This portal tracks the research and sea-going activities of the Fisheries Engineering and Acoustic Technologies (FEAT) Team from NOAA¿s Northwest Fisheries Science Center. Follow us as we use acoustics, trawling, and oceanographic sampling to learn about the Northeast Pacific Ocean.
If you’ve been watching our location using the link on the left (“Track the NOAA Ship Bell Shimada”), you may have seen us deviating from the original survey design. We knew from the start that our design would be “adaptive,” meaning that we’d make changes on the fly if we had biological or weather-related reason to do so. From the attached figure you can see that we shortened a long offshore diagonal due to weather but, more interestingly, added a series of zig-zag transects over the Mendocino. Victor Simon from the Northwest Fisheries Science Center made the suggestion to spend more time surveying the Mendocino Ridge area (note: we named the new section of transect the “Simon Extension”), so I’ll let him explain the rationale – take it away, Victor! (Sandy)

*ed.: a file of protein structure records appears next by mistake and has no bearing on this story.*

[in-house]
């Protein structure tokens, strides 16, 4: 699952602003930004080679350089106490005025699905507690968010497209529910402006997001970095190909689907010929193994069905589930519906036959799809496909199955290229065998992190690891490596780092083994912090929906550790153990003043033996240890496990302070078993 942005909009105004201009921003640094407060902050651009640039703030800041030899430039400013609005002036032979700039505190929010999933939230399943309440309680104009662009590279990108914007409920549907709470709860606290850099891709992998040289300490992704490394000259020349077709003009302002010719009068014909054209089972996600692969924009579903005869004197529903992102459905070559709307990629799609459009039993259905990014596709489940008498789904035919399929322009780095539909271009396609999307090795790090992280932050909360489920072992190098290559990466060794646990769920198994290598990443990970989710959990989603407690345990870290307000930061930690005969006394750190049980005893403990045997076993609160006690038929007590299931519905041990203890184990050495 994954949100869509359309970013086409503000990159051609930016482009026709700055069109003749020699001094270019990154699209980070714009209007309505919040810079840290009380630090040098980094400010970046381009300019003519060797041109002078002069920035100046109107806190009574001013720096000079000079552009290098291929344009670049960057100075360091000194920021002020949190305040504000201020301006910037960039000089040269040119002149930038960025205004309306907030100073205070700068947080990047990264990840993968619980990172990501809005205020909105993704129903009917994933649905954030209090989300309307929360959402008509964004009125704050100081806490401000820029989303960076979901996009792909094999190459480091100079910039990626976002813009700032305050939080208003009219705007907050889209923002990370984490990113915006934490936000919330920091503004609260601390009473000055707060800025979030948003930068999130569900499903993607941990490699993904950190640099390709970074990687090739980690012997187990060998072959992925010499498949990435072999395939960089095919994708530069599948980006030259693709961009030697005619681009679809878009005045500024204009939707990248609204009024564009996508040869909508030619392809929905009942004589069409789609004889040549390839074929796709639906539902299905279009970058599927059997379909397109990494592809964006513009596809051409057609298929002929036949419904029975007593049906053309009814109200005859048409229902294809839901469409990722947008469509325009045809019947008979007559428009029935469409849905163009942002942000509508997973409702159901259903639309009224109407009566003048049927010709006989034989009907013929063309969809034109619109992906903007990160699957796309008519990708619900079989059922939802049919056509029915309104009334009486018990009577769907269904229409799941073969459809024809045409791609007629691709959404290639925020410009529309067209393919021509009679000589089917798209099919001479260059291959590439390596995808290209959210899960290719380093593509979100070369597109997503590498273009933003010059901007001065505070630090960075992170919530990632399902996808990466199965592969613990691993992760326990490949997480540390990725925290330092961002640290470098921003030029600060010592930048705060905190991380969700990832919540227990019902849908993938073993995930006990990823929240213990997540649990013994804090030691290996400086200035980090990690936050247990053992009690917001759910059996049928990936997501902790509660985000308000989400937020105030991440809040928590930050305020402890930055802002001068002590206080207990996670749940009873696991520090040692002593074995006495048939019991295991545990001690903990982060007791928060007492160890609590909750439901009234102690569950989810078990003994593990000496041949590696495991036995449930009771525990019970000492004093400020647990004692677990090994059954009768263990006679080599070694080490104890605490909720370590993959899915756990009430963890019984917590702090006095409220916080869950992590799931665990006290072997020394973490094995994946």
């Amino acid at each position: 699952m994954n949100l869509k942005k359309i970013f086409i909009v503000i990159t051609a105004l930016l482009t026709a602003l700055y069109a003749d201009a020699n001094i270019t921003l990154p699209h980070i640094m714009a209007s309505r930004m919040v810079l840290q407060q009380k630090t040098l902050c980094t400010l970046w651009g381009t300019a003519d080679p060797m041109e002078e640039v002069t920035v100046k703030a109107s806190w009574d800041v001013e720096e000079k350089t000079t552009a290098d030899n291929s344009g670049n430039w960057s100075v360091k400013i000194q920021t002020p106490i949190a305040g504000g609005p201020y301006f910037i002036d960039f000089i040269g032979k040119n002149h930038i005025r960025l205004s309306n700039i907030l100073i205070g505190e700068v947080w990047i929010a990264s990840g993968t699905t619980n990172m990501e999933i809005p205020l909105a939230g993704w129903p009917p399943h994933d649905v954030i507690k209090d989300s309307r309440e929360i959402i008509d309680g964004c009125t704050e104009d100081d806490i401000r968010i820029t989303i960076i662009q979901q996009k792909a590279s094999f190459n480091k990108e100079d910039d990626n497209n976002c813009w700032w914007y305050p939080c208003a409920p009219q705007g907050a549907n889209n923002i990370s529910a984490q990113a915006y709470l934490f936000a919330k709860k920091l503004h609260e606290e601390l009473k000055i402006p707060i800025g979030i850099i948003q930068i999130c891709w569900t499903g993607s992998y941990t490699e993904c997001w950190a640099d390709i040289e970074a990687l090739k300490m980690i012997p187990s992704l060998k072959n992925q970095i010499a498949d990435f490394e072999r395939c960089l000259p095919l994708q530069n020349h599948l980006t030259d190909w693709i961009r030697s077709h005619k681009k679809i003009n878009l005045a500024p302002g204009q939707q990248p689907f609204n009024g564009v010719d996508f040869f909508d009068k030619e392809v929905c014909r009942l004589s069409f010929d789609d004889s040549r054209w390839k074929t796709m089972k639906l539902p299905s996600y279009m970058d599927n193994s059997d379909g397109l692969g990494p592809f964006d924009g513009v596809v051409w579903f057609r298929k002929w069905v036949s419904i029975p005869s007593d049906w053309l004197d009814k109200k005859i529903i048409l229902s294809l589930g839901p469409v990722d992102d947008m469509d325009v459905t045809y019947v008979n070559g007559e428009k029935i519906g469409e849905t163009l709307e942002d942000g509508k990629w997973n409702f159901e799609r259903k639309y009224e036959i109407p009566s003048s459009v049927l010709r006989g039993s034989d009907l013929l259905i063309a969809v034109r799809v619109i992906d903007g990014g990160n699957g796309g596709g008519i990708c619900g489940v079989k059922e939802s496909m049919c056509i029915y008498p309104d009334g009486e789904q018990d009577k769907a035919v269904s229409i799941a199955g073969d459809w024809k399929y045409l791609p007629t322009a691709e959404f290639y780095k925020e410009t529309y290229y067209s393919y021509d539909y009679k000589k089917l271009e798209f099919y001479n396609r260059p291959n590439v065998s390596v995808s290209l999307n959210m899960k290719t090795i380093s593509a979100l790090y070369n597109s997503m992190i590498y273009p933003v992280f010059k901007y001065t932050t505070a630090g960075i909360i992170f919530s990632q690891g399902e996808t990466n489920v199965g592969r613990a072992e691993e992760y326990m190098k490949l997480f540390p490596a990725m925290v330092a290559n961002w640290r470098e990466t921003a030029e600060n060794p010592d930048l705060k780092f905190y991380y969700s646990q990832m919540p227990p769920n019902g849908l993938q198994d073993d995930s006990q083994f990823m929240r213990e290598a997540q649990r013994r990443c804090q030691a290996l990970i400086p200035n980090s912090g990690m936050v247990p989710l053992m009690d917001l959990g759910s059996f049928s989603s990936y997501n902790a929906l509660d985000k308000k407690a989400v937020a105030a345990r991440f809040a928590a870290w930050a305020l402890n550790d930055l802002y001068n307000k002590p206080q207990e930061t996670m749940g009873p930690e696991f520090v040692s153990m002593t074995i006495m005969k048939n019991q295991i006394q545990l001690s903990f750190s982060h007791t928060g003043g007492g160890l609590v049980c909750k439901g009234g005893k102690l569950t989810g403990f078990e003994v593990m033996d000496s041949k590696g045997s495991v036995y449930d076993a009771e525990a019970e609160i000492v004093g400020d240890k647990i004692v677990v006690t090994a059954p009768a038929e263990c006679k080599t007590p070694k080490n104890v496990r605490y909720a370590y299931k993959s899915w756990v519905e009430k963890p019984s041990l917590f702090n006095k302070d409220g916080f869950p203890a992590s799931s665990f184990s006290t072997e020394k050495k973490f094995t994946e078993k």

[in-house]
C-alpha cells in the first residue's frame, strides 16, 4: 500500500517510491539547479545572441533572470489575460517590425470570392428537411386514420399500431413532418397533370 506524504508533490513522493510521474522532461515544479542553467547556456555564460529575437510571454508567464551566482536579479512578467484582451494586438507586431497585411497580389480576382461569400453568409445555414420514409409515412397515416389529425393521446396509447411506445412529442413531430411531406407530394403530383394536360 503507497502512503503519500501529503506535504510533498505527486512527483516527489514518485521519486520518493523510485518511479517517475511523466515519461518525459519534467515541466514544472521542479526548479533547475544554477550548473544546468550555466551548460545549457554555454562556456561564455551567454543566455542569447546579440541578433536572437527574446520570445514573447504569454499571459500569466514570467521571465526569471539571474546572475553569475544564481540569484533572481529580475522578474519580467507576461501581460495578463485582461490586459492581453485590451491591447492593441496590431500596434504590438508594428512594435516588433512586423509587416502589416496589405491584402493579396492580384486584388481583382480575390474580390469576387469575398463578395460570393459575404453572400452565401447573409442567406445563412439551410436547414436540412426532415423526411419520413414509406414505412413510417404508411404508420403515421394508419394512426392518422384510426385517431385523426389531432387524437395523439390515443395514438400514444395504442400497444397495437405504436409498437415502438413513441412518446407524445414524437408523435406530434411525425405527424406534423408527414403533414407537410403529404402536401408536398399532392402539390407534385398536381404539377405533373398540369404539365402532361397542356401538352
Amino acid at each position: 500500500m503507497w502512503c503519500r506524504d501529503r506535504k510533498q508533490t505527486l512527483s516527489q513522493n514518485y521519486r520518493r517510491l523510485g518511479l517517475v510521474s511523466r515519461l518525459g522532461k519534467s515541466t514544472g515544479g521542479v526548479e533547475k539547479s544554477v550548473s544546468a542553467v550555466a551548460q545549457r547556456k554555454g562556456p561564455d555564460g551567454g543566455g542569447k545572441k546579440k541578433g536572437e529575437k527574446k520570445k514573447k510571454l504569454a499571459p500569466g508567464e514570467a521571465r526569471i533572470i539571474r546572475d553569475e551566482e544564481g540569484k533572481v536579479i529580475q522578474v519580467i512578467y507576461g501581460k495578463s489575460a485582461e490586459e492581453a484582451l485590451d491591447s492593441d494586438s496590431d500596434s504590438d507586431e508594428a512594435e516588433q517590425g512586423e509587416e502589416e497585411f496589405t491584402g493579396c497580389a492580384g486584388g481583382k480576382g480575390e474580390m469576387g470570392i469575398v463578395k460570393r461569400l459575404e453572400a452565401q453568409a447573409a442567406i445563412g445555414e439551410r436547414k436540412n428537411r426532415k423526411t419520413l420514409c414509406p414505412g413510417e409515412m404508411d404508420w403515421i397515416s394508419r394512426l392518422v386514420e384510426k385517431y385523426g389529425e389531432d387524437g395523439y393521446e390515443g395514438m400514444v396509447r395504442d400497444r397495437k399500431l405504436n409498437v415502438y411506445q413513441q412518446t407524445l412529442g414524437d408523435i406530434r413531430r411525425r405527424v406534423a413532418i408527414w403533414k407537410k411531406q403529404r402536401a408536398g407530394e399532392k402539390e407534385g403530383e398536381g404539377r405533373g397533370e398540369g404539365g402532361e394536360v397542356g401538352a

Why the Mendocino Ridge?
When I saw the survey design for the winter hake survey, I immediately thought that the Mendocino Ridge/Gorda Escarpment would be an interesting area to survey if time permitted. The Mendocino Ridge is formed by three merging tectonic plates (Gorda, Pacific, and North American Plates) which form a south facing ridge that is 1000’s of meters high. This incredible topography, coupled with winter currents that run south to north, creates a region with high nutrient concentrations, which can in turn result in a great deal of food for newly hatched fish like Pacific hake. My 17 years’ experience with the West Coast Groundfish Survey has fueled my fascination with this geological area and the role it plays in the California Current Ecosystem. I asked myself, “What would I do if I was a hake?” and, knowing how unique and food-rich the Mendocino Ridge area can be, I realized this is definitely a place where the winter survey would be likely to find “us”.
Tagged: Winter hake survey